For now, I simply want to mention two small(ish) parts of Baker’s argument that seem a bit troublesome. First, while Baker might be able to make a case for key Dispensational presuppositions being consistently held (e.g. the Israel-Church distinction), he cannot escape the fact that such a case only works for the history of Dispensationalism. His case does not apply to and/or work for the 1800+ years that precede the emergence of Dispensationalism. At best he could appeal to Marcion (c.85–c.160 CE), who did advocate a clear separation between Christianity and Judaism, but much bigger problems arise by making such an appeal. Or Baker might follow the line of argument proffered by John Walvoord, who said: “the development of the most important doctrines took centuries” (The Rapture Question [1957], 52). However, and leaving to one side its inherent presumptions, that argument amounts to nothing more than special pleading.

And second, via Ryrie, Baker relies on Lewis Chafer–one of the early proponents of Classical Dispensationalism in the US–in order to prove the historical continuity within Dispensationalism about the Israel-Church distinction. What troubles me is that Baker emphasizes Chafer’s remark about “partial dispensationalists”–i.e. those who see God as carrying out a single plan–and says Chafer uses this “label” to describe those who adhere to Progressive Dispensationalism. Two problems here: 1) Chafer does not do that, because he can’t, because PD did not emerge until the early-1980s and Chafer died in 1952; and 2) by saying Chafer does do this, Baker becomes guilty of the very thing that Blaising criticizes Ryrie doing–i.e. applying a later definition to the whole of a system.

not a knockout punch; more of a glancing blow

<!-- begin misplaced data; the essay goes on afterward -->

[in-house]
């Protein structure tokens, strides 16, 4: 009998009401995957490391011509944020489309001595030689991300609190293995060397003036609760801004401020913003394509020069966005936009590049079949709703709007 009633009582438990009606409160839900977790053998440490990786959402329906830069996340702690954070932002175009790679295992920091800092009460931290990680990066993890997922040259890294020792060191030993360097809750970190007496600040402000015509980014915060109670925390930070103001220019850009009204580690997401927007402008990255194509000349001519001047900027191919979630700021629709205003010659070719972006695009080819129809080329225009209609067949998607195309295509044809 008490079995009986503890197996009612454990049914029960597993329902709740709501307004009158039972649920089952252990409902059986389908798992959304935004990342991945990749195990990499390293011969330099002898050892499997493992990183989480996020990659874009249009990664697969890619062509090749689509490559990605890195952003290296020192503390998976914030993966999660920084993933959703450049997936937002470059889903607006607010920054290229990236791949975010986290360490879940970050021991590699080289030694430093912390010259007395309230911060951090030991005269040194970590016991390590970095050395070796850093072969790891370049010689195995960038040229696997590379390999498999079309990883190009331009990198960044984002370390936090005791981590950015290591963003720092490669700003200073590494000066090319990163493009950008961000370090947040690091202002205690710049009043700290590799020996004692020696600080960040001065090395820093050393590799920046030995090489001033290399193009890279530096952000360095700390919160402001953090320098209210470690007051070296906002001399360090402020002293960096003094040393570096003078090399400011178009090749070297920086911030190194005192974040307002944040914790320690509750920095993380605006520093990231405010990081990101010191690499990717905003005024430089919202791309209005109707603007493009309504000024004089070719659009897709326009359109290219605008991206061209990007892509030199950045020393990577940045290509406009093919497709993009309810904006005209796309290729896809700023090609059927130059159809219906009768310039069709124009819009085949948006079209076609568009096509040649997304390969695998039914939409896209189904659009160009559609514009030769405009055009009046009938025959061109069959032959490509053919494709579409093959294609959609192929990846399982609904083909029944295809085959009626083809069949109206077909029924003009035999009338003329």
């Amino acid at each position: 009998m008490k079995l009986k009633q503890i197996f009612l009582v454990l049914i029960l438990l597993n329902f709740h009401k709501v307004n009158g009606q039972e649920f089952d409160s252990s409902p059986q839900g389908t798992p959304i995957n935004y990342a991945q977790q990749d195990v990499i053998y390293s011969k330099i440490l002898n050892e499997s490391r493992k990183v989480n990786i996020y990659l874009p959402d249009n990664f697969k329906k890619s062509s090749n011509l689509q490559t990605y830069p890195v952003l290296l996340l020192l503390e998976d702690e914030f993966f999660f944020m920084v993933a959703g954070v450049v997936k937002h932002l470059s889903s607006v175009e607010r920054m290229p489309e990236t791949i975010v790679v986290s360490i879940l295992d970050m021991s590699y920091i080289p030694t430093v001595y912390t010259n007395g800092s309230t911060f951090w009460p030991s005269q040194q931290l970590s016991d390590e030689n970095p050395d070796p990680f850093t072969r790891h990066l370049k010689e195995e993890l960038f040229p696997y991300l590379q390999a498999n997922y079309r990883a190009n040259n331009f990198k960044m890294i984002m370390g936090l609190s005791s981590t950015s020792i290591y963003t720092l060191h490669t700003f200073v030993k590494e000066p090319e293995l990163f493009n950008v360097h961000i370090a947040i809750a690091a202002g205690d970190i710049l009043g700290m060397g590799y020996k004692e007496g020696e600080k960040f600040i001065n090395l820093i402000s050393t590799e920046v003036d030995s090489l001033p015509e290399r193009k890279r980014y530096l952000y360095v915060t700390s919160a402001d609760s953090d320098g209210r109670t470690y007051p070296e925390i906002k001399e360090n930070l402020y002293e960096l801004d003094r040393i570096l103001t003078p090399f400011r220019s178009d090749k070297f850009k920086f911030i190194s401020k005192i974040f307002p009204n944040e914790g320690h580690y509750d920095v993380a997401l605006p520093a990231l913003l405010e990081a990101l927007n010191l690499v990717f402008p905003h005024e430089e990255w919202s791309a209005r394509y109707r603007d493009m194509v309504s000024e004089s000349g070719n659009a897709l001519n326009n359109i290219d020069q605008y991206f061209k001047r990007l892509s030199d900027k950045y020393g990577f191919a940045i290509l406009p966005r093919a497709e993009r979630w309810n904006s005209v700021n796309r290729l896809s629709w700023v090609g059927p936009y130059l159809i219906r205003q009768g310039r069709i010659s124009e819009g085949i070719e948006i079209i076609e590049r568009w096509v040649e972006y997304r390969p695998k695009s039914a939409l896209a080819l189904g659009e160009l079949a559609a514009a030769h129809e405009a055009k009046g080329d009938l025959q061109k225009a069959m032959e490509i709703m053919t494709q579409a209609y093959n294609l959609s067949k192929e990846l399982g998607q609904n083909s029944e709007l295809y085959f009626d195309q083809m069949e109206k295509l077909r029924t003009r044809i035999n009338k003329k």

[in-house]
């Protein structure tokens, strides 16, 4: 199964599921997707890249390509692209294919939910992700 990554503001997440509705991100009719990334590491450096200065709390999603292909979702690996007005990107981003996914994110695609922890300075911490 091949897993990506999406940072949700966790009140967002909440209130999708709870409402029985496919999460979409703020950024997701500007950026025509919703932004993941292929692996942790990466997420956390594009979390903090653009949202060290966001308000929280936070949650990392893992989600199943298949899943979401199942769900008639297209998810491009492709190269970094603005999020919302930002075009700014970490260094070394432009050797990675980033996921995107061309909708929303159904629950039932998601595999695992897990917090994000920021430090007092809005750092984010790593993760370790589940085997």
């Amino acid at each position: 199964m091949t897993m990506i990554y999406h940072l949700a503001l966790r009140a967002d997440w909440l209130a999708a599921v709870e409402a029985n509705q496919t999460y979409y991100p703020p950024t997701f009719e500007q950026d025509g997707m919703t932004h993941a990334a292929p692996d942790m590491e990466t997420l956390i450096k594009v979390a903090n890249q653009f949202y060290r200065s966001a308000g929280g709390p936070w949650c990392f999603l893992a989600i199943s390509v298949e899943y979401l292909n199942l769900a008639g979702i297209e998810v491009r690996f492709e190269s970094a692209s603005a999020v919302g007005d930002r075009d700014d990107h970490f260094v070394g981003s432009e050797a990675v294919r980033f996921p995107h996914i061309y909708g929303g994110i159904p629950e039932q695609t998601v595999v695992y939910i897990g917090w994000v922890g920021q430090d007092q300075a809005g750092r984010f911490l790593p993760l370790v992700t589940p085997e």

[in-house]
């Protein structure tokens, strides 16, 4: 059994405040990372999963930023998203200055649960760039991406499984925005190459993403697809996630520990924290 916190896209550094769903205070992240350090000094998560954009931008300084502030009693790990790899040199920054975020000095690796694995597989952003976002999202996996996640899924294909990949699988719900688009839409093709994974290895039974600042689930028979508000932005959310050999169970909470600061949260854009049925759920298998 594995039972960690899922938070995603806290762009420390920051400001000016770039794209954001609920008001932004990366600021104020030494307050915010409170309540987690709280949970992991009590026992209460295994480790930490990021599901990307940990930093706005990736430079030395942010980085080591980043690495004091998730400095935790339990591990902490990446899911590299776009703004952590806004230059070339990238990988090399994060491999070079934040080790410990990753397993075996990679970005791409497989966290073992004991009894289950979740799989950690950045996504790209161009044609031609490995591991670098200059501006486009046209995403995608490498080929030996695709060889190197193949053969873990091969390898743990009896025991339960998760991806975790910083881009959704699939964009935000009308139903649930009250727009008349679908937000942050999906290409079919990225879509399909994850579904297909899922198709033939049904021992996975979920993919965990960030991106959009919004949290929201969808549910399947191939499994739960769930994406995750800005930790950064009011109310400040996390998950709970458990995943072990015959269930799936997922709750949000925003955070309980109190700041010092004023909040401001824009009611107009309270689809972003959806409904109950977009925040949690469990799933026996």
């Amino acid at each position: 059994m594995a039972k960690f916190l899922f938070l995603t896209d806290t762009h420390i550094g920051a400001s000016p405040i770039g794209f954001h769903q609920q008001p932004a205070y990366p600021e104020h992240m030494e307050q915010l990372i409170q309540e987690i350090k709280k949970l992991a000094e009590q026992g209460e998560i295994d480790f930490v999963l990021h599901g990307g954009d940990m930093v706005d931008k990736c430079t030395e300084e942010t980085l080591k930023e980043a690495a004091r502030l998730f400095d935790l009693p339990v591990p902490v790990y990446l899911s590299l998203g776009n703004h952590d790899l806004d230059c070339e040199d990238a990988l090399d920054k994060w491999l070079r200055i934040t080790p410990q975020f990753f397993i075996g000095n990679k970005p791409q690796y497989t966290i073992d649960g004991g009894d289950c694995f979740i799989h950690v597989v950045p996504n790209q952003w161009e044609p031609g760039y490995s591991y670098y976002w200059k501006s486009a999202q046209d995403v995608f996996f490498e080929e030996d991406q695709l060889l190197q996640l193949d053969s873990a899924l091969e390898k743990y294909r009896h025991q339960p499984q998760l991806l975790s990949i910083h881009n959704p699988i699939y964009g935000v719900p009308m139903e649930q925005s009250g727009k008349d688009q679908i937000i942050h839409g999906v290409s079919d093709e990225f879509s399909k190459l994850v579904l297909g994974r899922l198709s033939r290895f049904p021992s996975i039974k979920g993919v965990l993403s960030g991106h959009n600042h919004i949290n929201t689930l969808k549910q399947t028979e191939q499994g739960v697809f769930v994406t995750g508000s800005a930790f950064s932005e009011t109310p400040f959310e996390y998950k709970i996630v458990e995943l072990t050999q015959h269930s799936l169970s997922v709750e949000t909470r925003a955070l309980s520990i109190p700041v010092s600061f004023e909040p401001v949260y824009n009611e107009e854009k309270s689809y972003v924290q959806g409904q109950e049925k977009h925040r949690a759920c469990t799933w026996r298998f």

In what little spare time I have at the moment, I’ve been slowly working through 2 Thessalonians, especially the eschatological section of 2Thess 2.1-12. This portion of the letter has been a veritable hotbed of debate, although for various reasons. On one extreme, since the work of Schmidt (1801), furthered by Kern (1839) and Baur (1845), most critical scholars see it as evidence that Paul did not compose the letter.¹ On another extreme, since (at least) the work of Scofield (1909), furthered by a number of Dispensational writers since then, many evangelical scholars see this passage as evidence of Paul’s knowledge of what will take place at the eschaton.

Both of these perspectives have their merits (and faults) and both should be examined carefully and honestly by all who engage with this letter. Since Paul Foster recently addressed the issues in the first extreme (see “Who Wrote 2 Thessalonians? A Fresh Look at an Old Problem,” JSNT 35.2 [2012]: 150-75), and since I agree with most of what he argues, there is no need for me to enter into that discussion. Instead, my concern here is with the second extreme, specifically the kind of knowledge that Paul had about the eschaton and the reasons why he says what he does.

I make this my focus partly because David Dean (tenuously) argues for Paul’s knowledge of these events as being chronological in nature, and it was this chronological knowledge that he imparted to the Thessalonians during his brief sojourn.² That seems to handle the “kind” question. With regard to the “reason” question, Dean sees this imparting of chronological knowledge as necessary for a right understanding of the eschaton–particularly the timing of the (so-called) “rapture.” Specifically, for Dean, the “rapture” takes place before all of the other events described and Christians can rest assured that the other events have not taken place because the “rapture” has not yet happened.